Views from the trails this week

The water is here!

The number one question we are getting, whether by phone, email, or social media, is “are the trails wet?”

The answer is a resounding YES!

After such a dry end to our winter season, June brought us a refreshing dose of rain – over 20 inches. That’s a lot of rain!


And while it has meant a change in some of our visitor’s hiking plans, we are excited about the rain for a lot of reasons. The main reason is that, when you visit, you get to see our watershed at work.

The water that you see on the CREW Marsh Trails and Cypress Dome Trails is doing exactly what we want it to do – slowly move south through all of the vegetation on the CREW Project’s 60,000 acres, giving the water ample time to seep through the limestone and recharge our aquifer. And that means more water for us, the residents of Southwest Florida, and the plants and animals that call the Corkscrew Regional Ecosystem Watershed home.

A Band-winged Dragonlet at the Cypress Dome Trails. Photographed by volunteer Dick Brewer.


We hope you’ll enjoy a few wet walks on our trails this summer and would love to see your pictures on our CREW Land & Water Trust Facebook Page! Or tag us on Instagram. See you on the trails!

It’s time to recharge

— by Anne Reed 


Today we went for a walk.

We weren’t leading a program, or assisting on a field trip. We weren’t removing invasive plants or trimming back brush around trail signs.

We were scouting the Marsh trails, trying to devise a different way to mark them other than names on signs. We scheduled ourselves to be out of the office for the morning on and headed out and just walked.

But by the end, though, it was more than a walk.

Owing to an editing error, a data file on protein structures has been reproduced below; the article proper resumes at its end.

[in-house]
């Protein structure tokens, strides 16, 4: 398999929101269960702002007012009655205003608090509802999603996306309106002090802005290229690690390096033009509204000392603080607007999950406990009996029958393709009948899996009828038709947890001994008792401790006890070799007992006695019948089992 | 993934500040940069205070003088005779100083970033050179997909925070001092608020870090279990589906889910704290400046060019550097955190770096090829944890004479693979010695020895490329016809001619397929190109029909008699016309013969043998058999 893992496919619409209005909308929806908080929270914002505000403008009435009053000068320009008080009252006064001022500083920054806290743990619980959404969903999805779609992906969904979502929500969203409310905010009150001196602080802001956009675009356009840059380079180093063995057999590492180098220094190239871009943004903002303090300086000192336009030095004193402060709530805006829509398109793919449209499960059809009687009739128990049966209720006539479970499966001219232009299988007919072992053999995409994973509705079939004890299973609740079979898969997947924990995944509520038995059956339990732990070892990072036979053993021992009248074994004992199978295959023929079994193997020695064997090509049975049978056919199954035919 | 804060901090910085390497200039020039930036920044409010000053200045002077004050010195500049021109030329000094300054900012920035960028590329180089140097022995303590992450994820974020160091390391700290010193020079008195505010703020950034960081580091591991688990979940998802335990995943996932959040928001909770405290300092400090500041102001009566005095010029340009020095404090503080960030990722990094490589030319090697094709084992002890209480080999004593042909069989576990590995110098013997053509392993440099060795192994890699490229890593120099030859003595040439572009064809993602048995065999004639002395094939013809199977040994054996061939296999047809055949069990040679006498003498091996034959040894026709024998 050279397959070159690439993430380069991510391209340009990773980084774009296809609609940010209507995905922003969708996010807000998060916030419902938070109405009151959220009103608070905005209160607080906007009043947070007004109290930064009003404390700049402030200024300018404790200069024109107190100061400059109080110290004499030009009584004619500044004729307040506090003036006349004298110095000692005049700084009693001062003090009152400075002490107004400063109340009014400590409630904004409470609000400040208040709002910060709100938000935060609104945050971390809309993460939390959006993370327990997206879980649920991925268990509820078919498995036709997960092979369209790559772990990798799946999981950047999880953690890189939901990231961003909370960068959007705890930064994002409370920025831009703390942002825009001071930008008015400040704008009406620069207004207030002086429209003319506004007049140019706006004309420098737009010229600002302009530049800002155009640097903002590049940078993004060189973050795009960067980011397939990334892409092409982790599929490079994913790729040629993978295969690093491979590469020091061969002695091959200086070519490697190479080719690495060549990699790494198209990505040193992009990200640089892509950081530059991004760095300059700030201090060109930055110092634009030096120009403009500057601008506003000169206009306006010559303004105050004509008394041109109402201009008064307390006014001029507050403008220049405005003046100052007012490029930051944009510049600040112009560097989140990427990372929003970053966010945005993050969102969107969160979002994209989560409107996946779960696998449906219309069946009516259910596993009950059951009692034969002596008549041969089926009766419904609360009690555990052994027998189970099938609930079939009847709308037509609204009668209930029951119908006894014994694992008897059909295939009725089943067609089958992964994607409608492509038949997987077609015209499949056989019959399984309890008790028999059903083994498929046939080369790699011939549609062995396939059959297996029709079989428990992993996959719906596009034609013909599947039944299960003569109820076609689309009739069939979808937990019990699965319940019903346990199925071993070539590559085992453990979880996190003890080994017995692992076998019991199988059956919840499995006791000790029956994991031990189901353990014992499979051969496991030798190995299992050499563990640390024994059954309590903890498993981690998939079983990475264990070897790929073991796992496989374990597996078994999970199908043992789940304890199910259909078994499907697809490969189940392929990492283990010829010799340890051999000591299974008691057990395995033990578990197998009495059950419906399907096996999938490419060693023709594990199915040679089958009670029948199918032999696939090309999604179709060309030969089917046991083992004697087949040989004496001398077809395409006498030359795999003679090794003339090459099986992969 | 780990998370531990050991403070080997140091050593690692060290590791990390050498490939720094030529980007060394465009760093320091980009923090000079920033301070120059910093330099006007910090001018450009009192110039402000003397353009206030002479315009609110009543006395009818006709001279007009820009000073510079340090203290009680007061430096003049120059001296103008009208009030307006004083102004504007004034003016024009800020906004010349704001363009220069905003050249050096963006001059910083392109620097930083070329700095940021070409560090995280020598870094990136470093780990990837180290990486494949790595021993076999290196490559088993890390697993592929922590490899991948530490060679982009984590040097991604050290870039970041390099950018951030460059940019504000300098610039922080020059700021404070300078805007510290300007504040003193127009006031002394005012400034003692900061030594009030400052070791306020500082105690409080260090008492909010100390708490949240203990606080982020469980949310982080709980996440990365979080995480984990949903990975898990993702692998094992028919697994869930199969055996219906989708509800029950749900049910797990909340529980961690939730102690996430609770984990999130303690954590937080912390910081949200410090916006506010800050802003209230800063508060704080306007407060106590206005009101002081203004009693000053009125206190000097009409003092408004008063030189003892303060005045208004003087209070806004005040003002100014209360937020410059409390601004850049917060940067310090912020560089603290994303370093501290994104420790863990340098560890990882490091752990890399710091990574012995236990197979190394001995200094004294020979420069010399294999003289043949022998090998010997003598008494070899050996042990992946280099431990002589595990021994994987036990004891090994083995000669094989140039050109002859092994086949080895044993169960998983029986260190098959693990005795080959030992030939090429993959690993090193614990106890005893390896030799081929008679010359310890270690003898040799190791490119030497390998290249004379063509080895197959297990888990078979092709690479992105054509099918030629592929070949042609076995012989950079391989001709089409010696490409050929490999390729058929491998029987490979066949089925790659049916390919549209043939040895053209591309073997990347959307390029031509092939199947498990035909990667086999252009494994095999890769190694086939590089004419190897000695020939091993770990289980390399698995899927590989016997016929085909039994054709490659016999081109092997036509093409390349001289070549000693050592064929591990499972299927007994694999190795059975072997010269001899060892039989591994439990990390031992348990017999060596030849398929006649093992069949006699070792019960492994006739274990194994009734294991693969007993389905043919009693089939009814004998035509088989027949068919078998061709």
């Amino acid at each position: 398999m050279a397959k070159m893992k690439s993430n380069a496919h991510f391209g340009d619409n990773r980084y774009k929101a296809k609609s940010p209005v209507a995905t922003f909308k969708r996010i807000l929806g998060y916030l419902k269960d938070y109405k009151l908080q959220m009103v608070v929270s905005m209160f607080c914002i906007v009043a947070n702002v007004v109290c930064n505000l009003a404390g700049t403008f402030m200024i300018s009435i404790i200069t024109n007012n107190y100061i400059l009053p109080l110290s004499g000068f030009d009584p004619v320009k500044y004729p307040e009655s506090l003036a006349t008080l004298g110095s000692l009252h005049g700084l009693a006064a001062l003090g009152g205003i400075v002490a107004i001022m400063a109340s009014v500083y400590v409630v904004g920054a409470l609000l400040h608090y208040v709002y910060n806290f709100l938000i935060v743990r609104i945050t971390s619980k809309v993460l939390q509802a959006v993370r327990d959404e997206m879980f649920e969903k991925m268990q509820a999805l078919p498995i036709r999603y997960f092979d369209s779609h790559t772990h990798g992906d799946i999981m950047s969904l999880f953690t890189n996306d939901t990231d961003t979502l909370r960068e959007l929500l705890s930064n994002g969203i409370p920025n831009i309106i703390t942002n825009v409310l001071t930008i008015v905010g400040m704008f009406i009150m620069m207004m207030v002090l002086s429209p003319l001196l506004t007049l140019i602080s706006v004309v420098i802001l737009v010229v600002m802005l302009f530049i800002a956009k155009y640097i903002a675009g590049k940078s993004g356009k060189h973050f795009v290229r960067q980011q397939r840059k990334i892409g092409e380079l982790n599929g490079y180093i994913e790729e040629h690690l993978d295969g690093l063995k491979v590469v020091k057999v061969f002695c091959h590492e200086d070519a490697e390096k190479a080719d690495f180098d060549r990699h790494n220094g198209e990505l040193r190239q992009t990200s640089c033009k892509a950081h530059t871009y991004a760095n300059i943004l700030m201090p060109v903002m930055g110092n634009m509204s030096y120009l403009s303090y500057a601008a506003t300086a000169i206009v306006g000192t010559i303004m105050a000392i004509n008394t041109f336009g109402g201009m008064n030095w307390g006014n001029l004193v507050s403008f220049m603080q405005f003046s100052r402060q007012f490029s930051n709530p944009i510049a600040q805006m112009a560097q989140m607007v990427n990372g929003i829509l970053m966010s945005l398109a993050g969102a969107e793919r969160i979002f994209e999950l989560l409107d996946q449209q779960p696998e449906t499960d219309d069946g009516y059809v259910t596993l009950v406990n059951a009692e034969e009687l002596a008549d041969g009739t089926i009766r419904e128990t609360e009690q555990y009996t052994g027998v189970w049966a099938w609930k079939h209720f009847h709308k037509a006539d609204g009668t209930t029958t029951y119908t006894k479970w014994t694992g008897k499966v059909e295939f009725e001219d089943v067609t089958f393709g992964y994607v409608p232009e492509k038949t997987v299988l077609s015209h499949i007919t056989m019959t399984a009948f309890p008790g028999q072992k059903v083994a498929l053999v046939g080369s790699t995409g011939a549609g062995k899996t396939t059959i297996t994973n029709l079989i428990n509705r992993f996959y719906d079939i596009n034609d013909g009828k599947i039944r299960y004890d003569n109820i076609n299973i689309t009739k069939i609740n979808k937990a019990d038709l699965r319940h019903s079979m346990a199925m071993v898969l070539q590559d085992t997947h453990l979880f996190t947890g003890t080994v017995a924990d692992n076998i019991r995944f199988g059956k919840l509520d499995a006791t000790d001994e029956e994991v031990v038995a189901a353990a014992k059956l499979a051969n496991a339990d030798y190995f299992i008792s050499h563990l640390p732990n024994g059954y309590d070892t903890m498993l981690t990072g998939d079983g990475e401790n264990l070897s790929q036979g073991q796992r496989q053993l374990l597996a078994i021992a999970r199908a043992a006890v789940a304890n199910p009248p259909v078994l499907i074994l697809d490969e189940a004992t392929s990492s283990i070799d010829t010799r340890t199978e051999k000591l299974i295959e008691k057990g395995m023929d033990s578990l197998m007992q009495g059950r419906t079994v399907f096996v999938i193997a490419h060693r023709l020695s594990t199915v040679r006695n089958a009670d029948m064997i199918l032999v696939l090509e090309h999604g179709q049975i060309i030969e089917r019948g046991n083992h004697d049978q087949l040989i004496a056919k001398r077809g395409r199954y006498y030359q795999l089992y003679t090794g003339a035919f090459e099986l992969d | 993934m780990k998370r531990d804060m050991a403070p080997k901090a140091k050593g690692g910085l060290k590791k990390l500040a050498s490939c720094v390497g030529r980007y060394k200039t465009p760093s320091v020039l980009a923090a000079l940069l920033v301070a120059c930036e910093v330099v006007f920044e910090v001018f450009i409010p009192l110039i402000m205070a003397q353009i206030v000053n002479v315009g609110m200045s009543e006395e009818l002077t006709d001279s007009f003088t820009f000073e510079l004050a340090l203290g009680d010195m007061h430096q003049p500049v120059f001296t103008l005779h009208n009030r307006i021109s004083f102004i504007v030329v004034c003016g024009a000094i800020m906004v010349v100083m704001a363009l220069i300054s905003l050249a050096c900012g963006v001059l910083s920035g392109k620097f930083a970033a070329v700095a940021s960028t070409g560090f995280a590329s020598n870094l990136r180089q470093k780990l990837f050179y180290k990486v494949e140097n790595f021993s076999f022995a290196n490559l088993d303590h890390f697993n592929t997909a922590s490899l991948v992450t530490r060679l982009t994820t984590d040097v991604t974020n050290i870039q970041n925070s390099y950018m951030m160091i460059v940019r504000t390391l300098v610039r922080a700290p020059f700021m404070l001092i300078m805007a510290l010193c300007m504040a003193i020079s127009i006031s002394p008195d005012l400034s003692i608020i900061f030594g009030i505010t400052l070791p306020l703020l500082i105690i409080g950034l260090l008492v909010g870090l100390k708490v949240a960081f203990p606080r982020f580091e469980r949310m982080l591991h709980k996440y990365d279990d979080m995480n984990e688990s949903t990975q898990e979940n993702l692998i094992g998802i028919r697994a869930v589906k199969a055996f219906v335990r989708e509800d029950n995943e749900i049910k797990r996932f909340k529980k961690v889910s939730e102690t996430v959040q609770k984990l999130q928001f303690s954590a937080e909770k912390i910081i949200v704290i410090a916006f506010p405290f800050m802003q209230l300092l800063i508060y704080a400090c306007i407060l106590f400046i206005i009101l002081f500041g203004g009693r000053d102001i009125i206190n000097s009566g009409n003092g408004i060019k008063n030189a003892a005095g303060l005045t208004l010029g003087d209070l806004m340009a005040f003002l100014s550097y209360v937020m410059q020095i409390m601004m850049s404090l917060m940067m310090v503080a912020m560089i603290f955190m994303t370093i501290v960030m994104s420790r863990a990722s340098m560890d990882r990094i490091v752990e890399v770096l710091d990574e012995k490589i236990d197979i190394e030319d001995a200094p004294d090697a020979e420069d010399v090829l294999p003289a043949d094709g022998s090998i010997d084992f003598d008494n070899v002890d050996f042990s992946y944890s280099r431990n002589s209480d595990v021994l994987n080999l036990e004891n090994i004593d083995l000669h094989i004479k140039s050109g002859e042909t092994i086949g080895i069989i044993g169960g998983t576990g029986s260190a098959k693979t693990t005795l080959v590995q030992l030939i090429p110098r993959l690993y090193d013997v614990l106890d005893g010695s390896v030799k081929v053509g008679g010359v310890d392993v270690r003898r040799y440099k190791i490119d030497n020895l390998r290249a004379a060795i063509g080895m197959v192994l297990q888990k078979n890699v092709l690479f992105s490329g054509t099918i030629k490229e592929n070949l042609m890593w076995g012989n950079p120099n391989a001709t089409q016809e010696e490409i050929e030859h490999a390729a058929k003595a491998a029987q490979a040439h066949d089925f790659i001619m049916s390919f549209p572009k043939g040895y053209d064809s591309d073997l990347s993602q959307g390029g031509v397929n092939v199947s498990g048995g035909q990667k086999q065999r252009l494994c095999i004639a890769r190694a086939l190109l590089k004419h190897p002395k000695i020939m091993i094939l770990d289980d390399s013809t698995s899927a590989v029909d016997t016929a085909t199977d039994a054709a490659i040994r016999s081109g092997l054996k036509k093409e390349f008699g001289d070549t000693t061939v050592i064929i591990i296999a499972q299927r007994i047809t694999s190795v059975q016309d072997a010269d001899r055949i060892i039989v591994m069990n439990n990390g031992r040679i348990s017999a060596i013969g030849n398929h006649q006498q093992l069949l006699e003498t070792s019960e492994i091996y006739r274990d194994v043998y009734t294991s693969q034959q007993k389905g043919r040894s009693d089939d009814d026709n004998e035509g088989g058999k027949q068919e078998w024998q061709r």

I’m not sure if you experience this but for me, getting out on the trails leaves me feeling rooted. Grounded.

Walking with someone and sharing that experience, the feeling of just being that you get when you get outside, it fosters conversations. And if you are alone, it makes for great conversation inside your head.

So what was unique today?

As we rounded the bend on the Pine Flatwoods trail, we saw mud.


Why did that mud make us so excited, so giddy?

Because that means our water is coming back. That means that water is flowing south and if we are seeing it at the Marsh trails, it will slowly make its way through the Corkscrew Marsh and on down to Bird Rookery Swamp. Rainy season is whispering its arrival, teasing us with a few showers here and there as the humidity creeps up.

We’re ready to recharge.

We read and say, all the time, that we need water to recharge our aquifer.

Being out there, though, and really seeing it – that’s something completely different. As we walked and we had actual stretches of water to walk around, there was this feeling of anticipation. Not just within myself, but all around. As if everything, from the sawgrass to the trees to the wildflowers, was holding its breath, ready and waiting for those beautiful afternoon thunderstorms to sweep through and bring growth, renewal.

In a way, May is not just a recharging time for the lands within the CREW Project, but a way for us to recharge as well. Our busy season is over, traffic is lighter and as the temperatures creep up, everyone slows down.

Today was just one of those rare days when sunshine, good company, a nice breeze and little bit of mud were the the prefect combination to leave us feeling grounded, rooted and a bit recharged.

Want to see this what we saw today? At the Marsh Trails, take the Pine Flatwoods trail to the Alternative Marsh Loop, to the Observation Tower, then out to the Popash Slough.